Second, stop judging students. Playing judge and jury is the criminal justice approach often designed to humiliate, punish, and push students away from the learning community. Educators must learn to accept students exactly where they are now, assuming they have done the best they could. This does not imply that we agree with what they have done, it simply establishes a professional relationship with the student much like that of a doctor/patient or lawyer/client relationship. Misbehaving students are not asking educators to approve of what they have done, but they are asking for a professional educator to trust and understand that their behavior at the time was genuine and, under the circumstances, what they thought they needed to do at the time.
The first words spoken to a misbehaving student are always in the form of a question. The question empowers students to respond. The student talking is the one becoming responsible. Discourse encourages use of intellect and the associated feelings lead to mutual respect and responsible behavior for both students and educators.
Educators using a democratic approach to setting up school rules and classroom guidelines have separated themselves from the rules making it easier for educators to talk about rules without becoming defensive. By the same token, it is also easier for students to talk about their problems if educators separate students from what they did. This can be done by avoiding ‘why’ questions and focusing on questions related to what happened. ‘Why did you…,’ for example, focuses on the ‘you’, which often leads to defensiveness and litanies of excuses. Whereas ‘What happened’, asks students to describe ‘what’ occurred. ‘Would you like to talk about it?’ also emphasizes ‘it’ and thereby avoids students feeling they will be judged.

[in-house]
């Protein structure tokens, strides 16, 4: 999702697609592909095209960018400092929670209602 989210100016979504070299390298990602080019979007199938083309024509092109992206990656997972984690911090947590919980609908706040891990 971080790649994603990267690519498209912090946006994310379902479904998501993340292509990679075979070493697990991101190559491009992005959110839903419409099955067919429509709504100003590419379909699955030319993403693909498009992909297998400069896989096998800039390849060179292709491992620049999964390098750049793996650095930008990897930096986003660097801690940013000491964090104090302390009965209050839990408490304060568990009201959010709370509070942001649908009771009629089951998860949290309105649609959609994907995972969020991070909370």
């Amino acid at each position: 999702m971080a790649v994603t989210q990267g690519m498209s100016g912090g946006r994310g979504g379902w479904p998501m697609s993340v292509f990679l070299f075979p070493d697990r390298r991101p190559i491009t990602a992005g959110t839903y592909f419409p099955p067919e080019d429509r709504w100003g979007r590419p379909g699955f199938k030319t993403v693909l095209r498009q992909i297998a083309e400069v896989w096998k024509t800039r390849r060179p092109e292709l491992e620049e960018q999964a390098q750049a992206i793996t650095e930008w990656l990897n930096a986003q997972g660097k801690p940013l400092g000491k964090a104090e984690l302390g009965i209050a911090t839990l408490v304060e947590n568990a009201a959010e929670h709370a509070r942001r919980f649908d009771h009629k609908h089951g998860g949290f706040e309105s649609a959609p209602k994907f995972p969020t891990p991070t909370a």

Once students have had an opportunity to respond (and regardless of what they say), the next question to be discussed is ‘what needs to be done now?’ This discussion with students revolves around what students need to do to put things back together and make things whole again. It is the legal concept of “restitution.” Also important are the feeling of others which may have to be considered. If feelings have been hurt, then some discussion regarding an apology should be considered.
When students have come to some resolution about what needs to be done about what happened, the next question to discuss is ‘what can we learn from this?’ Questions and discussions are related to changing goals and attitudes and talking about ‘what can we do next time so this will not happen again?’
It is important that throughout the whole discussion of consequences, educators must always respond to students in the form of questions. If students are reluctant to respond to questions or have no ideas, educators could ask question which introduce their own ideas for student consideration. For example, ‘what do you think about doing ____ as something you could do now?’ or what would happen if you did ____ next time?’ or ‘do you think an apology would help the situation?’ are some examples of questions which could be filled with ideas and next steps for students to consider. Decisions made from discussions must be volitional on the part of students. They must have the feeling they are making their own decisions and not playing off the authority of another. Troubled students are truly fortunate to be in the professional care of an educator committed to helping them recover and get back on track.
Guidelines and decisions based on democratic principles and consequences grounded in a professional relationship help bring students to a principled level of thinking. This reasoned and considerate approach to rules and consequences provides students with a paradigm they take to other social situations. There is a significant difference between learning obedience through rules and consequences designed to force behavioral changes and learning civil responsibility through the empowering language and discourse of professional educators. A democratic school experience is about developing learning goals with students designed to enhance character and courage which will hopefully provide them a presence of mind for living a life of equability and self-control.
Judicious Discipline, 6th Edition, Caddo Gap Press, San Francisco,
Last Updated March 5, 2011